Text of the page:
Consent has been a consistent theme throughout this module. In the section on Affirmative Consent, we saw that consent cannot be implied, that it must be positive and ongoing, that it can be retracted at any time, and that an unconscious person cannot be deemed consenting, whatever they may have said before they passed out. While the “Tea Consent” video made recognizing consent seem simple, we also saw that this a simple understanding of consent, in which we always know when something is consensual, has been questioned by feminists. For example, we saw anti-pornography feminists question the genuineness of consent in at least two contexts, that of sex work and that of BDSM. For anti-pornography feminists, women who perform in pornography and engage in sex work are likely coerced, whether by pornographers and pimps or by financial desperation. For these same feminists, women’s consent to masochistic sexuality is also up for debate, given that they see such sexuality as a consequence of women’s social conditioning and the internalization of their oppression. Affirmative consent takes us from “‘no’ means ‘no'” to “only ‘yes’ means ‘yes’,” however we saw that for some feminists, even “yes” may be questioned if takes place in a context of oppression or poverty.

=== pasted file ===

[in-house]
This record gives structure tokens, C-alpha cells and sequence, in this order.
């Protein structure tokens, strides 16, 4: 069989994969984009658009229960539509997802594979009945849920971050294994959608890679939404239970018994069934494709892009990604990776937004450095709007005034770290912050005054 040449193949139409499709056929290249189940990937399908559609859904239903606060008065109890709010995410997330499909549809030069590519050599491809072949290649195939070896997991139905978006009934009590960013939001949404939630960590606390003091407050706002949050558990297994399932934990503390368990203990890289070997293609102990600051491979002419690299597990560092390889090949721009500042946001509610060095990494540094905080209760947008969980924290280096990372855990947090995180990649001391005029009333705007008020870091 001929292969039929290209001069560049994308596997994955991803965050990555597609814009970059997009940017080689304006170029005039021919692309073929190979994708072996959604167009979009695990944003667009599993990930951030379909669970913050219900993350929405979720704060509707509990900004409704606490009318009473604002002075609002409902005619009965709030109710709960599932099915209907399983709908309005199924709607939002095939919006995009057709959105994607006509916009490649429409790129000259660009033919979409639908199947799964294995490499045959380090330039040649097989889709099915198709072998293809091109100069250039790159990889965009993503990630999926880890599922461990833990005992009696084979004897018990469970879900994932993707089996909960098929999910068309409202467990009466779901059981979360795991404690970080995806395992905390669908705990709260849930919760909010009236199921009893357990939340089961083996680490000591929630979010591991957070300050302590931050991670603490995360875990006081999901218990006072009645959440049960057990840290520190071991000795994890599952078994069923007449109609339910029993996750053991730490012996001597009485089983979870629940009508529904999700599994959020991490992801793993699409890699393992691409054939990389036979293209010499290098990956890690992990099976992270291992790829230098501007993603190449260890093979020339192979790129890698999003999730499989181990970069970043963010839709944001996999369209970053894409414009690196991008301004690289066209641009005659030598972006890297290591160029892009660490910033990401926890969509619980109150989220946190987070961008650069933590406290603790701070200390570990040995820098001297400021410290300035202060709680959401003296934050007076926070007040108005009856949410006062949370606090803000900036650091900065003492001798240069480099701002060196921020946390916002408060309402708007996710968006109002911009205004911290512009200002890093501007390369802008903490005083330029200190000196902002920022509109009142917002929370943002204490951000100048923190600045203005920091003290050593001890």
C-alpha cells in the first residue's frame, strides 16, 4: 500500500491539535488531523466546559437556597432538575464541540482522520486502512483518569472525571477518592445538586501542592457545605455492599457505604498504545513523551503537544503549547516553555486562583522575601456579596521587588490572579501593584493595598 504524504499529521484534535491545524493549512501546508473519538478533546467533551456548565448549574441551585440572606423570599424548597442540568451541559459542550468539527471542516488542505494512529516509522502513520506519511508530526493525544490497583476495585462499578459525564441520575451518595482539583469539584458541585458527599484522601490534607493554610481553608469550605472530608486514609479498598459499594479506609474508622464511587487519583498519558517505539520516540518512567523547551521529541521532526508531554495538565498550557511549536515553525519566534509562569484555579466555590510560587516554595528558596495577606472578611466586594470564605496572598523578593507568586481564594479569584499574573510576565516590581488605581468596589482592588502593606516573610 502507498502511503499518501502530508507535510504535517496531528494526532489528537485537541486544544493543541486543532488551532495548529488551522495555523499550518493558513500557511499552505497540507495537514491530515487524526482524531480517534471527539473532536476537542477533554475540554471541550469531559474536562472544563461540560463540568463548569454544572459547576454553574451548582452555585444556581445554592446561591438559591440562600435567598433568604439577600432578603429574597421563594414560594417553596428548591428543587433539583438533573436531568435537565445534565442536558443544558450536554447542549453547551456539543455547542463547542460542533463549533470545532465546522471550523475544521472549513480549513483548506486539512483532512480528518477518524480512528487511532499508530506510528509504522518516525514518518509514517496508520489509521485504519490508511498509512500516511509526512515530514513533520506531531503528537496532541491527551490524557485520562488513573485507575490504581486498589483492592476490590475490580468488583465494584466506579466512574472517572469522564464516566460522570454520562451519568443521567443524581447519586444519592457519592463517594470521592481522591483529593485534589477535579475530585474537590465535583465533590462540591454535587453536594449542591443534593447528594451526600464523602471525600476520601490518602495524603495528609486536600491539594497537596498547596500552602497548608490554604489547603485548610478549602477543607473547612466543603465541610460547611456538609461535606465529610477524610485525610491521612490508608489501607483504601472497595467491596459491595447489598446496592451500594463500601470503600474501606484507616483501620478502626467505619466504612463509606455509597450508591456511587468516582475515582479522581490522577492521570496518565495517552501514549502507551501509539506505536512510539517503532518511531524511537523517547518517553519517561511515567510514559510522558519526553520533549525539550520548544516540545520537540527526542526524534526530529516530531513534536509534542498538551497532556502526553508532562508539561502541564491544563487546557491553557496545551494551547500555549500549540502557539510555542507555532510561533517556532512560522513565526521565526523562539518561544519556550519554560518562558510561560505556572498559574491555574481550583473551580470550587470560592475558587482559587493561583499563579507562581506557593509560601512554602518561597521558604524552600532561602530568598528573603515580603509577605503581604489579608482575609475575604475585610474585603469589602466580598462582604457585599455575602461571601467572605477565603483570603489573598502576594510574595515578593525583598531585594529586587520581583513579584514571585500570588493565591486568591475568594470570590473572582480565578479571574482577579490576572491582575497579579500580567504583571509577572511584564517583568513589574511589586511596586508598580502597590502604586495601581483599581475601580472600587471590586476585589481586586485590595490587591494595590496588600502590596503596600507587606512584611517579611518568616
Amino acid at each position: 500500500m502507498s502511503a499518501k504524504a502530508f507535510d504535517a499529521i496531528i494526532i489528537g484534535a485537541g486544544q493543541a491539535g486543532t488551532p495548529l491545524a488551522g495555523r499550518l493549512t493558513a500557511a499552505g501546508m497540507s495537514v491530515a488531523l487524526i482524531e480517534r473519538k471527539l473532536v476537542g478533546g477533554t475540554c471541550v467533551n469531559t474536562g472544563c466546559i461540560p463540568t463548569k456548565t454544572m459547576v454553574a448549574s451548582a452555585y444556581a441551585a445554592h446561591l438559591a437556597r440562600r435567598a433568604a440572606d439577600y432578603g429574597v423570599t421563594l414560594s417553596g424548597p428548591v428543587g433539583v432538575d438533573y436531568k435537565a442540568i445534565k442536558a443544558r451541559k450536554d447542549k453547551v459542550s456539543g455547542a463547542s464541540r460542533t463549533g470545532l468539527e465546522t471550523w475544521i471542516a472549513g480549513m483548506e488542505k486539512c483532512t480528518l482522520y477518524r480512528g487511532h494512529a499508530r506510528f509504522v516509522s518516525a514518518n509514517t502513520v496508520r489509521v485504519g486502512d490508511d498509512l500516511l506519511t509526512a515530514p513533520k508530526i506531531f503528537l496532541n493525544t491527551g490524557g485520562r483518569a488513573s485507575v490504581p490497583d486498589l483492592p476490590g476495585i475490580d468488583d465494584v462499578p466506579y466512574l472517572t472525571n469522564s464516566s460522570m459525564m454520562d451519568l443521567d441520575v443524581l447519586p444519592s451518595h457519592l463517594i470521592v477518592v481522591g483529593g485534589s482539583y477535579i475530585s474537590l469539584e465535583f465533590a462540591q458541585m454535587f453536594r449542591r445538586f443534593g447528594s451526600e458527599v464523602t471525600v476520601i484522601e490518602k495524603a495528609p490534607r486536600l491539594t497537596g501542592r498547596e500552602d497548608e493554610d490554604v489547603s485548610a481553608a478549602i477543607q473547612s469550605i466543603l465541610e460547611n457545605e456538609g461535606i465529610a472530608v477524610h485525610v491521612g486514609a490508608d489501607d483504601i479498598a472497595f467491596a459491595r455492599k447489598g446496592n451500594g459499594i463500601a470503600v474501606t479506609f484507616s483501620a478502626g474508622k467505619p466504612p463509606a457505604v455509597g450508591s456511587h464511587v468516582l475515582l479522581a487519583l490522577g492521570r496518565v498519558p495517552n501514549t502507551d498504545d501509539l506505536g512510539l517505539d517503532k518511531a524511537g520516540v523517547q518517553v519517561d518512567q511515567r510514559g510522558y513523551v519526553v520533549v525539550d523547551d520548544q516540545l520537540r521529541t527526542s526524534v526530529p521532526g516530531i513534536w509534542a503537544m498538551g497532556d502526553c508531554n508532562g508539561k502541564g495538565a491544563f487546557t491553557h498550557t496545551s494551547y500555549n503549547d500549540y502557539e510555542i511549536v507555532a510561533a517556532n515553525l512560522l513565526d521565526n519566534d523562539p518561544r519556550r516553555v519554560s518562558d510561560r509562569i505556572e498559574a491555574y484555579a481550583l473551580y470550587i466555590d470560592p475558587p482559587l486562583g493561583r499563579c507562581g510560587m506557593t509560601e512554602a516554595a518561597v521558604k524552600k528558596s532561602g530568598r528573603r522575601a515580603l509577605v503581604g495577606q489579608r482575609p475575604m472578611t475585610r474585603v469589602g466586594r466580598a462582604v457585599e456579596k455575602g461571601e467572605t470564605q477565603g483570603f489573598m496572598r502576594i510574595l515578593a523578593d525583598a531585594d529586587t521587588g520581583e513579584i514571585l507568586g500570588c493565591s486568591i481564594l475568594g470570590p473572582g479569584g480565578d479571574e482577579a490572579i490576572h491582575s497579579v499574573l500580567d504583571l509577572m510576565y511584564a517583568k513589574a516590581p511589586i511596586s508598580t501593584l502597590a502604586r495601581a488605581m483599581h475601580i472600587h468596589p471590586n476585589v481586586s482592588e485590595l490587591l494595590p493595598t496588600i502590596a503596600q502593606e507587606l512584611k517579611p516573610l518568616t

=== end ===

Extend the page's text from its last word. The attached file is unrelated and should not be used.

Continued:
As we also saw, these complex debates around consent are at stake in feminist and queer debates about whether children can consent. While some sex positive feminists have objected to claims that children cannot consent to sex with an adult – arguing that in at least some cases this denies their agency and expressed desires and represses them sexually – others have questioned both the cognitive ability of minors to consent and whether meaningful consent is possible within the adult-minor power dynamic. As we saw, parallel debates exist around animals’ ability to consent, particularly within the context of domesticity. Finally, this module raised questions of when consent is considered to matter at all, and examined the context of animal agriculture where routine violations of the sexual autonomy of animals – and arguably also of children – are legally protected.
CHALLENGE ONE: One topic that was debated in the feminist sex wars but that was not taken up in this module is the contentiousness of butch-femme lesbian relationships. For this Challenge, do some research on this topic and write a report on the two sides of this debate in the context of the feminist sex wars. Write a short (500-750-word) report on your research findings and share it in the Challenge Sharing Forum by Friday at noon.
CHALLENGE TWO: If you grew up in a rural or agricultural setting, and perhaps had experiences of 4-H, how did you respond to the discussion of bestial acts in the context of industrial farming? Do you agree or disagree with Rosenberg, and if so, why? Write a short (500-750-word) response to Rosenberg on this topic and share it in the Challenge Sharing Forum by Friday at noon.